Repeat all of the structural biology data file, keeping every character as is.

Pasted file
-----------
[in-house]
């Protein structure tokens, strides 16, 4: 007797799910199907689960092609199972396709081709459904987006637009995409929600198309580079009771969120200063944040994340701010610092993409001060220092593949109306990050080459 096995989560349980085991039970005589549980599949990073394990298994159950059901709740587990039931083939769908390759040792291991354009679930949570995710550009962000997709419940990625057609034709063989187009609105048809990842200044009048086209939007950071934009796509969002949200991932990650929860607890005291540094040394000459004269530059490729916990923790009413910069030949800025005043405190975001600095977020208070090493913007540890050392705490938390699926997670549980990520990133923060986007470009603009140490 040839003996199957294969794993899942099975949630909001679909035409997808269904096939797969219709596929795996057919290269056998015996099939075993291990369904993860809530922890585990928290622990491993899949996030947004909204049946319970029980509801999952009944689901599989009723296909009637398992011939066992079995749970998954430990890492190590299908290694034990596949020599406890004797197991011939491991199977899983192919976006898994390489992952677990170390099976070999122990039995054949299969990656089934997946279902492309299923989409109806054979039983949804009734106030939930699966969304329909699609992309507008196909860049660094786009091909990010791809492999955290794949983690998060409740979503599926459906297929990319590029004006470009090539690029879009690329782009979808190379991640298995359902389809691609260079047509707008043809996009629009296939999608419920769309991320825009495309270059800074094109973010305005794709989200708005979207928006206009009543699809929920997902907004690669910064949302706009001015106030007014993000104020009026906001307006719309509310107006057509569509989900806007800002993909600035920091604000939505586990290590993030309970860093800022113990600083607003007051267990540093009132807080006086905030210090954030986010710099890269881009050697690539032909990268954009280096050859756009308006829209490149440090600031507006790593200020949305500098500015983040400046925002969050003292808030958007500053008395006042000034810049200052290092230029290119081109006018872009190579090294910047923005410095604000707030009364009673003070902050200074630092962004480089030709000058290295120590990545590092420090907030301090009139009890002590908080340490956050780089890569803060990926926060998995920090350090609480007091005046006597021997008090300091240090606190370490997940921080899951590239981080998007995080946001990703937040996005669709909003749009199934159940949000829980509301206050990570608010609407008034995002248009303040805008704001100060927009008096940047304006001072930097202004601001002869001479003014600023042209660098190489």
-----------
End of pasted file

[in-house]
């Protein structure tokens, strides 16, 4: 007797799910199907689960092609199972396709081709459904987006637009995409929600198309580079009771969120200063944040994340701010610092993409001060220092593949109306990050080459 096995989560349980085991039970005589549980599949990073394990298994159950059901709740587990039931083939769908390759040792291991354009679930949570995710550009962000997709419940990625057609034709063989187009609105048809990842200044009048086209939007950071934009796509969002949200991932990650929860607890005291540094040394000459004269530059490729916990923790009413910069030949800025005043405190975001600095977020208070090493913007540890050392705490938390699926997670549980990520990133923060986007470009603009140490 040839003996199957294969794993899942099975949630909001679909035409997808269904096939797969219709596929795996057919290269056998015996099939075993291990369904993860809530922890585990928290622990491993899949996030947004909204049946319970029980509801999952009944689901599989009723296909009637398992011939066992079995749970998954430990890492190590299908290694034990596949020599406890004797197991011939491991199977899983192919976006898994390489992952677990170390099976070999122990039995054949299969990656089934997946279902492309299923989409109806054979039983949804009734106030939930699966969304329909699609992309507008196909860049660094786009091909990010791809492999955290794949983690998060409740979503599926459906297929990319590029004006470009090539690029879009690329782009979808190379991640298995359902389809691609260079047509707008043809996009629009296939999608419920769309991320825009495309270059800074094109973010305005794709989200708005979207928006206009009543699809929920997902907004690669910064949302706009001015106030007014993000104020009026906001307006719309509310107006057509569509989900806007800002993909600035920091604000939505586990290590993030309970860093800022113990600083607003007051267990540093009132807080006086905030210090954030986010710099890269881009050697690539032909990268954009280096050859756009308006829209490149440090600031507006790593200020949305500098500015983040400046925002969050003292808030958007500053008395006042000034810049200052290092230029290119081109006018872009190579090294910047923005410095604000707030009364009673003070902050200074630092962004480089030709000058290295120590990545590092420090907030301090009139009890002590908080340490956050780089890569803060990926926060998995920090350090609480007091005046006597021997008090300091240090606190370490997940921080899951590239981080998007995080946001990703937040996005669709909003749009199934159940949000829980509301206050990570608010609407008034995002248009303040805008704001100060927009008096940047304006001072930097202004601001002869001479003014600023042209660098190489």